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Demystifying prostate cancer

November is about raising awareness on men’s health and one of the major highlights is prostate cancer.

Prostate cancer is cancer that occurs in the prostate. The prostate is a small walnut-shaped gland in males that produces the seminal fluid that nourishes and transports sperm.

It is located below the bladder (the hollow organ where urine is stored) and in front of the rectum (the last part of the intestines).

Prostate cancer is one of the most common types of cancer. Many prostate cancers grow slowly and are confined to the prostate gland, where they may not cause serious harm.

However, while some types of prostate cancer grow slowly and may need minimal or even no treatment, other types are aggressive and can spread quickly

Types of prostate cancer

Almost all prostate cancers are adenocarcinomas. These cancers develop from the gland cells (the cells that make the prostate fluid that is added to the semen).

Other types of cancer that can start in the prostate include:

  • Small cell carcinomas
  • Neuroendocrine tumors (other than small cell carcinomas)
  • Transitional cell carcinomas
  • Sarcomas

These other types of prostate cancer are rare. If you are told you have prostate cancer, it is almost certain to be an adenocarcinoma.

Symptoms

In its early stages, prostate cancer often has no symptoms. When symptoms do occur, they can be like those of an enlarged prostate or BPH. Prostate cancer can also cause symptoms unrelated to BPH. If you have urinary problems, talk with your healthcare provider about them.

Symptoms of prostate cancer can be:

  • Dull pain in the lower pelvic area
  • Frequent urinating
  • Trouble urinating, pain, burning, or weak urine flow
  • Blood in the urine (Hematuria)
  • Painful ejaculation
  • Pain in the lower back, hips or upper thighs
  • Loss of appetite
  • Loss of weight
  • Bone pain

Causes

No one knows why or how prostate cancer starts. Autopsy studies show one in three men over the age of 50 have some cancer cells in the prostate. Eight out of 10 “autopsy cancers” found are small, with tumours that are not harmful.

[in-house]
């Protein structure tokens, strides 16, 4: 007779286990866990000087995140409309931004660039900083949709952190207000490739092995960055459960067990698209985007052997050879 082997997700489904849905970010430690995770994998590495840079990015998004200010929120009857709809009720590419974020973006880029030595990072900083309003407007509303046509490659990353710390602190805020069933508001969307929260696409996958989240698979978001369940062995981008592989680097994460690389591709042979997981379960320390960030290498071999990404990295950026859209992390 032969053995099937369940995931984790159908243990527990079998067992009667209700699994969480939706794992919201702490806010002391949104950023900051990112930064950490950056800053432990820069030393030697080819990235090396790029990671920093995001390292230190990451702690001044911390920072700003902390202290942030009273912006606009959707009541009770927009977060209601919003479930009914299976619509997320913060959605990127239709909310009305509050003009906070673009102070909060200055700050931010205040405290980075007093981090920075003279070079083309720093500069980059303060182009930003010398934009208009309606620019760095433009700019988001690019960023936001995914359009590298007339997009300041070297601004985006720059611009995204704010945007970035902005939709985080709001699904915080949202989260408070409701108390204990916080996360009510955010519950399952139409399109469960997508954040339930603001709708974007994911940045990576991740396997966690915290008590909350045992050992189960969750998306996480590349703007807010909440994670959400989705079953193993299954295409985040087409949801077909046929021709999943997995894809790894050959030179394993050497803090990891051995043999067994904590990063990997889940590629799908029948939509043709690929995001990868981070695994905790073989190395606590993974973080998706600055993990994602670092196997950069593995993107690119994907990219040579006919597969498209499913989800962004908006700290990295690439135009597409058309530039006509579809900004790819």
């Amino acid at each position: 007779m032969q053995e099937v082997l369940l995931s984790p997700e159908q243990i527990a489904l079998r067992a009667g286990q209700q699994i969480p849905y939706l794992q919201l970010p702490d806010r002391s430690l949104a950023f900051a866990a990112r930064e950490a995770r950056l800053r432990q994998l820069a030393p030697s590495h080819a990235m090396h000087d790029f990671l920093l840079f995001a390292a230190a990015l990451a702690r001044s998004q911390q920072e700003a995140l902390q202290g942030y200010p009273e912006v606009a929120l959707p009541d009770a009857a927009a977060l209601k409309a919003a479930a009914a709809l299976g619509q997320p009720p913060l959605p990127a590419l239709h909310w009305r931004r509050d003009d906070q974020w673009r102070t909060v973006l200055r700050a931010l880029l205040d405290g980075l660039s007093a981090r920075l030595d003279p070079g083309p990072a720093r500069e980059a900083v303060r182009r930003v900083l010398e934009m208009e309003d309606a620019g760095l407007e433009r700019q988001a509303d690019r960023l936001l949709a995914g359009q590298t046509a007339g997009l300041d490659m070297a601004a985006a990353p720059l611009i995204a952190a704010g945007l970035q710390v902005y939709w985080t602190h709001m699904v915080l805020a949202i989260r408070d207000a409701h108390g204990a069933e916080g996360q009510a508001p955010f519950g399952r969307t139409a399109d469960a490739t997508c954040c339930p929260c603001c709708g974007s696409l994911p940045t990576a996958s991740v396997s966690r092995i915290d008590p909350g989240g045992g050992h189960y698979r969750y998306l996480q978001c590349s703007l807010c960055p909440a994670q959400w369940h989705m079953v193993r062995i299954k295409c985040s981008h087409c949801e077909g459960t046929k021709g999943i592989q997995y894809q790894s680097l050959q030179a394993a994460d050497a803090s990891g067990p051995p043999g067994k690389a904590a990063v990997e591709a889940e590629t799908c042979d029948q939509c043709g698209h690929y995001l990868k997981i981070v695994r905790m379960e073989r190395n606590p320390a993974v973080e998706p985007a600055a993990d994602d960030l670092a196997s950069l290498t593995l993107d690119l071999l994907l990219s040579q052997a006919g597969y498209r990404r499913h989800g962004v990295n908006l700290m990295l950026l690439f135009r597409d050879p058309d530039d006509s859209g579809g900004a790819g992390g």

Even though there is no known reason for prostate cancer, there are many risks associated with the disease.

Risk factors

  • Age
  • Ethnicity
  • Family history
  • Smoking
  • Diet

Treatment

Low-grade prostate cancer may not need treatment right away. For some, treatment may never be needed. Instead, doctors sometimes recommend active surveillance.

In active surveillance, regular follow-up blood tests, rectal exams and prostate biopsies may be performed to monitor progression of your cancer. If tests show your cancer is progressing, you may opt for a prostate cancer treatment such as surgery or radiation.

Active surveillance may be an option for cancer that isn’t Prostatectomy incisions. Surgery for prostate cancer involves removing the prostate gland (radical prostatectomy), some surrounding tissue and a few lymph nodes.

Surgery is an option for treating cancer that’s confined to the prostate. It’s sometimes used to treat advanced prostate cancer in combination with other treatments causing symptoms, is expected to grow very slowly and is confined to a small area of the prostate. Active surveillance may also be considered for someone who has another serious health condition or who is of an advanced age that makes cancer treatment more difficult. —online

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